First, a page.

Iconic grandstand facing the chop

23:00, Dec 18 2012

A Sanson "icon" will vanish from the landscape when the town's 90-year-old grandstand is demolished in response to findings that it would cost up to half a million dollars to repair.

Many in the small Manawatu community fought hard to save it, but the old rugby grandstand, which sits on the Sanson Domain, has seen better days.

Manawatu District Council-contracted structural engineers found the grandstand in a sorry state, leaking and with structural issues including cracked foundations, worn roofing, broken drainage, cladding damage, a crumbling staircase, missing seating and an interior "thoroughly" ravaged by vandals.

Sanson Community Committee member Delphine Parker said the loss of the landmark would be a sad day for the town.

But the cost of repair was too high and ratepayers could not be expected to foot the bill, Mrs Parker said.

"I feel very sad about it," she said.


"When you're coming into Sanson from the south you see the grandstand there and you go, ‘oh, nearly home'.

"It has been an icon and it is strange to think it is not going to be there any more." The grandstand was identified as a safety issue earlier this year during the council's Long Term Plan submissions process.

The community was asked whether it wished to repair or demolish the structure, and the council then spent $5000 on strengthening work and engaged engineers to estimate the reconstruction costs.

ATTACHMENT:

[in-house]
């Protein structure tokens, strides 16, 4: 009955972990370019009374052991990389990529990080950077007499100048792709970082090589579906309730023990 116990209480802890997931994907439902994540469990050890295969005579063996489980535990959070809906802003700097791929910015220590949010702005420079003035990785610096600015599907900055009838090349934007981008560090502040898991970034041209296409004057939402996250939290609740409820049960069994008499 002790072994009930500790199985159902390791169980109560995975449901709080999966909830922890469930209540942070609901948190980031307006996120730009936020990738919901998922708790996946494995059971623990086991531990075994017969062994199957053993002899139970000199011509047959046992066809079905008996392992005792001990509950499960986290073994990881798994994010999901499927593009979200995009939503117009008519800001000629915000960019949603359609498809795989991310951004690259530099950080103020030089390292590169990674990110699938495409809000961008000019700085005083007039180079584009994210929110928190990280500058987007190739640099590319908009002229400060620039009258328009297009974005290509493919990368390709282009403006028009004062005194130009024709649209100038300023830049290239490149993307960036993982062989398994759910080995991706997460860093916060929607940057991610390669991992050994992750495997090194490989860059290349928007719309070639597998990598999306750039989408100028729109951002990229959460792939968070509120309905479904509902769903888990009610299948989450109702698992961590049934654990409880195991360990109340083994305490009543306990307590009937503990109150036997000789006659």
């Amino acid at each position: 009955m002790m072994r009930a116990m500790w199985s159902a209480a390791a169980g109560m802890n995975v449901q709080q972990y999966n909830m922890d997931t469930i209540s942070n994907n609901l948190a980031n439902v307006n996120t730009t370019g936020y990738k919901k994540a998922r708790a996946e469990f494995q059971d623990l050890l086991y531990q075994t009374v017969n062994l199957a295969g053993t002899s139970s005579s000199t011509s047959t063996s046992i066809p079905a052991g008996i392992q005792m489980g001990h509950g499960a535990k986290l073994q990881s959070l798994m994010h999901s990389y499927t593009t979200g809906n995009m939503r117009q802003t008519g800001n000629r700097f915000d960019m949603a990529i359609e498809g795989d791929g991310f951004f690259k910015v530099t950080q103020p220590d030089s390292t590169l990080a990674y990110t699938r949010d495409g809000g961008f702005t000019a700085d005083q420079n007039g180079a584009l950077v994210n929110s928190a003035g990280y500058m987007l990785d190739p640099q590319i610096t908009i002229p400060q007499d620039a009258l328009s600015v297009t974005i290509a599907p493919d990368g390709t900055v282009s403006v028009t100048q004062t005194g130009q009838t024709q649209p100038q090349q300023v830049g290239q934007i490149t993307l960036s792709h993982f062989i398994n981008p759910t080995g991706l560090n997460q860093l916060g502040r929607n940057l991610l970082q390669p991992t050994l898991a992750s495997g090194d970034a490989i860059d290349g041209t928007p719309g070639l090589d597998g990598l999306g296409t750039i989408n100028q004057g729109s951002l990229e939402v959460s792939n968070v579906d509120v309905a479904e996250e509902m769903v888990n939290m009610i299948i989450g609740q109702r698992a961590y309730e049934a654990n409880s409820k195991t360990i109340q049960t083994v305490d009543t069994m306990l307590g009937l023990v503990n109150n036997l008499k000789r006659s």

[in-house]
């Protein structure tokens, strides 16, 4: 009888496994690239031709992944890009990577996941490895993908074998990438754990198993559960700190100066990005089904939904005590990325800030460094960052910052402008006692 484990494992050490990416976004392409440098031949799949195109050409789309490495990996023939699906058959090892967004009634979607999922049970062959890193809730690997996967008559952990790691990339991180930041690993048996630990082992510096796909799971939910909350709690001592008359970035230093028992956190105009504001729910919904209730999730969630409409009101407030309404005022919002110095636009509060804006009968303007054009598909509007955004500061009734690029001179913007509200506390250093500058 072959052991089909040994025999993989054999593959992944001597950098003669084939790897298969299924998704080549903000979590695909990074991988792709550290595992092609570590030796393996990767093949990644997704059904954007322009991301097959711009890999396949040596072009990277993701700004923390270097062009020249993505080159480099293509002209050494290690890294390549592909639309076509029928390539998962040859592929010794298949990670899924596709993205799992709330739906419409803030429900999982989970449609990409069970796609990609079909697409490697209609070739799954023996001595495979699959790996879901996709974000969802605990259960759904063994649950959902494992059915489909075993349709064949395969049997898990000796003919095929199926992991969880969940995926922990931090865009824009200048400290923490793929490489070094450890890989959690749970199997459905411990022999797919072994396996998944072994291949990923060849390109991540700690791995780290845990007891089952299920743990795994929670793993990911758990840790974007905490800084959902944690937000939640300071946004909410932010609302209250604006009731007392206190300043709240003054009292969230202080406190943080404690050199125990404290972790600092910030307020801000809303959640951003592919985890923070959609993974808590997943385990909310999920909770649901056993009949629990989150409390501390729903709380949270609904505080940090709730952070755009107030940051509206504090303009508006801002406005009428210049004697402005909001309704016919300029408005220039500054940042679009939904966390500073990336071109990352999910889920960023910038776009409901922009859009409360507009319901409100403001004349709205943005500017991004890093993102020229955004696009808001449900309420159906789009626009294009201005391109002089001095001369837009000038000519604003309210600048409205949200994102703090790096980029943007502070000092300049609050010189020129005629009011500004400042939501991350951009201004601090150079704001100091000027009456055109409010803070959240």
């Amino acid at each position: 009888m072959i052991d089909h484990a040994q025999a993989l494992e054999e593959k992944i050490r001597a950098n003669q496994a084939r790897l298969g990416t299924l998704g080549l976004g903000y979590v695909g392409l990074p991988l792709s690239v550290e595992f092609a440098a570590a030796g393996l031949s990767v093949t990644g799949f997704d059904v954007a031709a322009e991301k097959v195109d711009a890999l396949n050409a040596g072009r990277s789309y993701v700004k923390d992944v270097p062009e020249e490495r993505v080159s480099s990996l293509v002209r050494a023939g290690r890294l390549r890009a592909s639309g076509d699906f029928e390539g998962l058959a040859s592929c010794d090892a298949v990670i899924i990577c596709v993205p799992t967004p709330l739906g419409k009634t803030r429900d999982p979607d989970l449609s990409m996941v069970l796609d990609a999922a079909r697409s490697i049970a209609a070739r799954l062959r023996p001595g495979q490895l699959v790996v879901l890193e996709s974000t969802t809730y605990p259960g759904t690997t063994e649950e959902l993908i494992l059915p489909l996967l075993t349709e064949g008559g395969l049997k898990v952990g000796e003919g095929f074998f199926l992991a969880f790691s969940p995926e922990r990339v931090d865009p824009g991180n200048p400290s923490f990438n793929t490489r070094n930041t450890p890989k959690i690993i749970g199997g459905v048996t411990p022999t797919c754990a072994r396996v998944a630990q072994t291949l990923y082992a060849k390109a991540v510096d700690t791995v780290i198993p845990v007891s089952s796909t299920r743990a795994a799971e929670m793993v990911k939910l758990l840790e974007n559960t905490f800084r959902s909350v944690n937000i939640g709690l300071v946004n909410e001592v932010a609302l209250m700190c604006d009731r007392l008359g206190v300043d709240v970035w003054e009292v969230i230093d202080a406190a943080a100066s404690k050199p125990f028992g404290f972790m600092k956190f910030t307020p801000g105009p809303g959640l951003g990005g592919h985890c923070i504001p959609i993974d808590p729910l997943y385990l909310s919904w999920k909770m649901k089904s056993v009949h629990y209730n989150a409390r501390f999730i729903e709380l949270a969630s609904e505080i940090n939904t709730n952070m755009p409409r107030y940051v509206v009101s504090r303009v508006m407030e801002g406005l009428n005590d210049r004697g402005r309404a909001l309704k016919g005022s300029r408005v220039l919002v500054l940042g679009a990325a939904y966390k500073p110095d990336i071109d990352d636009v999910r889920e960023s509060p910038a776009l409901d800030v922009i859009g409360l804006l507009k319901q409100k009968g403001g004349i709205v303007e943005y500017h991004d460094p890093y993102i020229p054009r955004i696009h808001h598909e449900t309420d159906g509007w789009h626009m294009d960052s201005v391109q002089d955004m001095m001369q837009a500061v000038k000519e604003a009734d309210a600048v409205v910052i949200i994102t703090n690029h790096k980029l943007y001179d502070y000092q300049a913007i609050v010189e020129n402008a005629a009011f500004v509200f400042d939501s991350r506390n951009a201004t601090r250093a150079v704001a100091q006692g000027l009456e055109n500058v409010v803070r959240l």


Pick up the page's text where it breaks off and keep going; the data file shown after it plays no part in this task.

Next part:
The consultants found it was much cheaper to demolish the grandstand at an estimated cost of $26,000, whereas saving it would cost $465,000, with about $375,000 of that going toward rebuilding the structure.

It was also found that continuing to use the grandstand as a billboard could pose liability issues.

Councillor Barbara Cameron said it came to down to cost. "Common sense has to prevail in the end . . . from an economic point of view it is too expensive to replace," she said.

The call to demolish seemed fair as $500,000 was too big a cost for the district's ratepayers, Mrs Parker said.

"I'm a bit of a realist and I realise there is simply no chance to save it, not as we would like to save it. But it seems like the council is not prepared to put ratepayer money into rebuilding it."

The recommendation for demolition will be rubber-stamped at a council meeting tomorrow.

Manawatu Standard